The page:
[Development] [QML] Assigning ints to enumeration properties

Alan Alpert 416365416c at gmail.com
Wed Mar 6 20:23:49 CET 2013


On Wed, Mar 6, 2013 at 3:11 AM, Laszlo Papp <lpapp at kde.org> wrote:
> On Wed, Mar 6, 2013 at 9:48 AM, Olivier Goffart <olivier at woboq.com> wrote:
>>
>> This is not a warning, this is an error in C++
>>
>> enum Foo { A ,  B };
>> Foo bar = 1; // error: invalid conversion from ‘int’ to ‘Foo’
>> int blah = bar; // No warning. unless you use enum class then it is a
>> error.
>
>
> At least, I can second that even with msvc variants, but perhaps Alan meant
> -fpermissive or so.

Yes - although I thought -fpermissive was on by default for gcc (but
it isn't, now that I've checked). Whoops.

>
>> I think implicit casts is *not* a good idea.
>>
>> Allowing explicit casts should be good.
>
>
> That would be a bit uglier in QML than a static or function type explicit
> cast like in C++ unless there is a nice trick not to make map, object,
> mapper function or so for enums with many values. Perhaps parseInt() or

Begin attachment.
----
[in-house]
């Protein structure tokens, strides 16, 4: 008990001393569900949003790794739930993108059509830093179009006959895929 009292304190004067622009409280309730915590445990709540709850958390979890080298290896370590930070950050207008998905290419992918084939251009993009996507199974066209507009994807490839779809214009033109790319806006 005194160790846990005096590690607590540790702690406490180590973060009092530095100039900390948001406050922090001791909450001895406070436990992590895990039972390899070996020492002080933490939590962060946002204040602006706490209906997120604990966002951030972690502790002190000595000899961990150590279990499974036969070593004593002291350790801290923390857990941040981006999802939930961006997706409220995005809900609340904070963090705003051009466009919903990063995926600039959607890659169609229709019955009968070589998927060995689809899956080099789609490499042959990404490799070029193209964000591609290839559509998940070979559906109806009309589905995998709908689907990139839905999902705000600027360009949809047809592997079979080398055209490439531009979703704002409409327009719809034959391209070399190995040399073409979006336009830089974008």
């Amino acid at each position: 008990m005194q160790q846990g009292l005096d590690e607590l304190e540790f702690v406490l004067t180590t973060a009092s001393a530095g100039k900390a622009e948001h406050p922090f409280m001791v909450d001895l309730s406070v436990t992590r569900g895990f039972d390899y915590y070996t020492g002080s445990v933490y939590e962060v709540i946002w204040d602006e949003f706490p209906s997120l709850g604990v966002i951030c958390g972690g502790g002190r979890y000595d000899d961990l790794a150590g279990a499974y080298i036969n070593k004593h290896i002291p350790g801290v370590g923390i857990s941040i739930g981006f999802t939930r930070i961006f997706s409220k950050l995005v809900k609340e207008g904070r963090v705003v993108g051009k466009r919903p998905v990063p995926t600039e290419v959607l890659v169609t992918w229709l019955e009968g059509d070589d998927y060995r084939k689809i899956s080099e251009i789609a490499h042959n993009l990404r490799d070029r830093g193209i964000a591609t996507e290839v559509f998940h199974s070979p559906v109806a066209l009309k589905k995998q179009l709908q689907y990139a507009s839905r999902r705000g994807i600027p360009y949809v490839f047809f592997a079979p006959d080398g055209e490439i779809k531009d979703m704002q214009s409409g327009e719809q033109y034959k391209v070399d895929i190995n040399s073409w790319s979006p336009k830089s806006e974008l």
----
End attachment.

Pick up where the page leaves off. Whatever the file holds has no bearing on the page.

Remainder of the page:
> something similar? I would not know.
>
> If there is no nice trick, I would suggest allowing it (perhaps with a
> warning on the console?) because I do not wish to maintain such code if I
> know what I am doing. :)

Unfortunately neither explicit casts nor a warning on the console
would work well.

We can't have explicit casts because the scripts are in JavaScript,
which is dynamically typed. The only static typing is on QML objects,
so the function would only make sense when assigning to a property. In
most cases then, you'd just make the property type int. The problem is
when trying to have a good C++ API for the item as well; in C++ you
want enum types and then they can cast to int if they want. So either
you compromise your C++ API (use ints) or you compromise your QML API
(use enums, but have to use hacky workarounds to cast ints).

The workarounds bit ties into a couple of performance related aspects.
You can currently work around it by taking a known enum (like
Qt::AlignLeft = 1), and adding a number. This forms a script which can
be assigned to an enum type, but it's ugly and a bad performance
precedent to use scripts this way. The QML 1 engine is also very slow
at using enums, so using ints instead would help tune up existing QML
1 applications (while they port to QML 2 of course, which has improved
enum performance already).

The problem with a warning on the console is that these are emitted
every time the application runs. So if you've written your application
correctly and are happy with it, the user shouldn't be seeing the
console flooded with warnings. This is why QML needs to be
conservative with the compile warnings, compared to C++, they should
all be considered runtime warnings.

--
Alan Alpert



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